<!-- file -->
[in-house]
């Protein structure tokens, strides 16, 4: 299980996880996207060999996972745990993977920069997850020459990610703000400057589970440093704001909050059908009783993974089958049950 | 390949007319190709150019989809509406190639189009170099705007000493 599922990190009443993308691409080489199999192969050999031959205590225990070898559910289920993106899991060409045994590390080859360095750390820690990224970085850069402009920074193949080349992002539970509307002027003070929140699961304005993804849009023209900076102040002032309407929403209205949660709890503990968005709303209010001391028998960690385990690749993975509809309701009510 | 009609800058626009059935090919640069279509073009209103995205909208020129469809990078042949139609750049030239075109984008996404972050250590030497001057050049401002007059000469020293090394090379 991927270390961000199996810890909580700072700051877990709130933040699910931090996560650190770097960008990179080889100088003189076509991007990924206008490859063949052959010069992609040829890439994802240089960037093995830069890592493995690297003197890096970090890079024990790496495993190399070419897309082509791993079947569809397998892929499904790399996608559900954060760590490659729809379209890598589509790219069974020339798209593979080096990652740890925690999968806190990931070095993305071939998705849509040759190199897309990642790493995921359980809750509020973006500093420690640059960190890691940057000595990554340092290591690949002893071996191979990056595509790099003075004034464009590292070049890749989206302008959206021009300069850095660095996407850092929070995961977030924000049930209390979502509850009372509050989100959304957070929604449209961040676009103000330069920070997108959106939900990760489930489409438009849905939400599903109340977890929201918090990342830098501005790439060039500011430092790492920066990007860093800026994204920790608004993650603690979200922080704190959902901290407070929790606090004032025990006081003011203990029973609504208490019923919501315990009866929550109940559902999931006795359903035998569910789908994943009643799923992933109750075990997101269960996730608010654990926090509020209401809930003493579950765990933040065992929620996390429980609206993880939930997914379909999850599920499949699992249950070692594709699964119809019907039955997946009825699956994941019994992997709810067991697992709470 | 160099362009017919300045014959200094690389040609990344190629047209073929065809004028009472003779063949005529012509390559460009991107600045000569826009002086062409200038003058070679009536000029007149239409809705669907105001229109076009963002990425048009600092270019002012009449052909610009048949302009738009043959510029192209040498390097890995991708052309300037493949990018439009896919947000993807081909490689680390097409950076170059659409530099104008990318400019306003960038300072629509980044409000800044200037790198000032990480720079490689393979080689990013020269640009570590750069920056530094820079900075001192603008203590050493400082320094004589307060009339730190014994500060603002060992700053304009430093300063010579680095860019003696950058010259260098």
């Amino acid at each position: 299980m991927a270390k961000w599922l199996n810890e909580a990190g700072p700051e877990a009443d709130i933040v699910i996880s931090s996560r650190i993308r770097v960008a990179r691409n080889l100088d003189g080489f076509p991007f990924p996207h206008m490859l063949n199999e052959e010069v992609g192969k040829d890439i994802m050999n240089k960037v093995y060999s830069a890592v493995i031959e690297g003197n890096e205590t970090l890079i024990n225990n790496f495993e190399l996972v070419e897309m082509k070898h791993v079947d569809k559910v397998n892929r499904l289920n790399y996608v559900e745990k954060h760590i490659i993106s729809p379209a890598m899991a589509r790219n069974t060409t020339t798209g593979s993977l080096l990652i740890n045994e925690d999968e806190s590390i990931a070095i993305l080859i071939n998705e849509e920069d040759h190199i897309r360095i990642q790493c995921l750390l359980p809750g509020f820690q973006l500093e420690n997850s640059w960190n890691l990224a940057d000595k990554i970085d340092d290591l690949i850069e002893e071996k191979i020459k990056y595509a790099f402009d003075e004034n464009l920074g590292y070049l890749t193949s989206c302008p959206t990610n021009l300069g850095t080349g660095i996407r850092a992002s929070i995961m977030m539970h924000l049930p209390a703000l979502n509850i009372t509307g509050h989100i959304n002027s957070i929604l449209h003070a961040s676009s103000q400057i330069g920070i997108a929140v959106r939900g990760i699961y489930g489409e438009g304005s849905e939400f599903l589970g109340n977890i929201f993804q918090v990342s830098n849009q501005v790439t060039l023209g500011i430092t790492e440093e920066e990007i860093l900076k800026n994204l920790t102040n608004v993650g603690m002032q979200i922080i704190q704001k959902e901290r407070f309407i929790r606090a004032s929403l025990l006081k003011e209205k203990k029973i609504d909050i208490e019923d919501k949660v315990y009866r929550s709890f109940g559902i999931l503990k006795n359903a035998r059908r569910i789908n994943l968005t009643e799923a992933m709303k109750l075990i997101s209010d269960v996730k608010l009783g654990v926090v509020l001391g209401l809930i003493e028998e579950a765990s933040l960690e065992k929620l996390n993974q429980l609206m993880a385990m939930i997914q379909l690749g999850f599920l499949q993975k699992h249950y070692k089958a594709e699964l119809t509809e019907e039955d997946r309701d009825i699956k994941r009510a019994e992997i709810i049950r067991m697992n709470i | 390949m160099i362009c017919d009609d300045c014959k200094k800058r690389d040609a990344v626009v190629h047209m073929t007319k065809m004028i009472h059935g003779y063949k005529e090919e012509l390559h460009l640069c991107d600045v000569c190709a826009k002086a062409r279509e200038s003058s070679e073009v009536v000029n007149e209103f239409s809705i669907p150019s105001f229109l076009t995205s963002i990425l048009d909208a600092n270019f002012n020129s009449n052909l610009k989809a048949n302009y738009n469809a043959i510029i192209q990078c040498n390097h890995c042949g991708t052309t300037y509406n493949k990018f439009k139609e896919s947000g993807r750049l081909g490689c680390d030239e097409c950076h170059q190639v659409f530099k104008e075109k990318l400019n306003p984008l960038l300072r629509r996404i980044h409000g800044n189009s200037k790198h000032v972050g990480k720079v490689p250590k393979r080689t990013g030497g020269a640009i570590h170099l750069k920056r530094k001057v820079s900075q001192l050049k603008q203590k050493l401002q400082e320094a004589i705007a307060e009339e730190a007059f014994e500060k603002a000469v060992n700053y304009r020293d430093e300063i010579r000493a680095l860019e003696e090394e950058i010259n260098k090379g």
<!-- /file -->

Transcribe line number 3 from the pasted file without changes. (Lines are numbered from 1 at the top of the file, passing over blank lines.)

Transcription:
């Amino acid at each position: 299980m991927a270390k961000w599922l199996n810890e909580a990190g700072p700051e877990a009443d709130i933040v699910i996880s931090s996560r650190i993308r770097v960008a990179r691409n080889l100088d003189g080489f076509p991007f990924p996207h206008m490859l063949n199999e052959e010069v992609g192969k040829d890439i994802m050999n240089k960037v093995y060999s830069a890592v493995i031959e690297g003197n890096e205590t970090l890079i024990n225990n790496f495993e190399l996972v070419e897309m082509k070898h791993v079947d569809k559910v397998n892929r499904l289920n790399y996608v559900e745990k954060h760590i490659i993106s729809p379209a890598m899991a589509r790219n069974t060409t020339t798209g593979s993977l080096l990652i740890n045994e925690d999968e806190s590390i990931a070095i993305l080859i071939n998705e849509e920069d040759h190199i897309r360095i990642q790493c995921l750390l359980p809750g509020f820690q973006l500093e420690n997850s640059w960190n890691l990224a940057d000595k990554i970085d340092d290591l690949i850069e002893e071996k191979i020459k990056y595509a790099f402009d003075e004034n464009l920074g590292y070049l890749t193949s989206c302008p959206t990610n021009l300069g850095t080349g660095i996407r850092a992002s929070i995961m977030m539970h924000l049930p209390a703000l979502n509850i009372t509307g509050h989100i959304n002027s957070i929604l449209h003070a961040s676009s103000q400057i330069g920070i997108a929140v959106r939900g990760i699961y489930g489409e438009g304005s849905e939400f599903l589970g109340n977890i929201f993804q918090v990342s830098n849009q501005v790439t060039l023209g500011i430092t790492e440093e920066e990007i860093l900076k800026n994204l920790t102040n608004v993650g603690m002032q979200i922080i704190q704001k959902e901290r407070f309407i929790r606090a004032s929403l025990l006081k003011e209205k203990k029973i609504d909050i208490e019923d919501k949660v315990y009866r929550s709890f109940g559902i999931l503990k006795n359903a035998r059908r569910i789908n994943l968005t009643e799923a992933m709303k109750l075990i997101s209010d269960v996730k608010l009783g654990v926090v509020l001391g209401l809930i003493e028998e579950a765990s933040l960690e065992k929620l996390n993974q429980l609206m993880a385990m939930i997914q379909l690749g999850f599920l499949q993975k699992h249950y070692k089958a594709e699964l119809t509809e019907e039955d997946r309701d009825i699956k994941r009510a019994e992997i709810i049950r067991m697992n709470i | 390949m160099i362009c017919d009609d300045c014959k200094k800058r690389d040609a990344v626009v190629h047209m073929t007319k065809m004028i009472h059935g003779y063949k005529e090919e012509l390559h460009l640069c991107d600045v000569c190709a826009k002086a062409r279509e200038s003058s070679e073009v009536v000029n007149e209103f239409s809705i669907p150019s105001f229109l076009t995205s963002i990425l048009d909208a600092n270019f002012n020129s009449n052909l610009k989809a048949n302009y738009n469809a043959i510029i192209q990078c040498n390097h890995c042949g991708t052309t300037y509406n493949k990018f439009k139609e896919s947000g993807r750049l081909g490689c680390d030239e097409c950076h170059q190639v659409f530099k104008e075109k990318l400019n306003p984008l960038l300072r629509r996404i980044h409000g800044n189009s200037k790198h000032v972050g990480k720079v490689p250590k393979r080689t990013g030497g020269a640009i570590h170099l750069k920056r530094k001057v820079s900075q001192l050049k603008q203590k050493l401002q400082e320094a004589i705007a307060e009339e730190a007059f014994e500060k603002a000469v060992n700053y304009r020293d430093e300063i010579r000493a680095l860019e003696e090394e950058i010259n260098k090379g």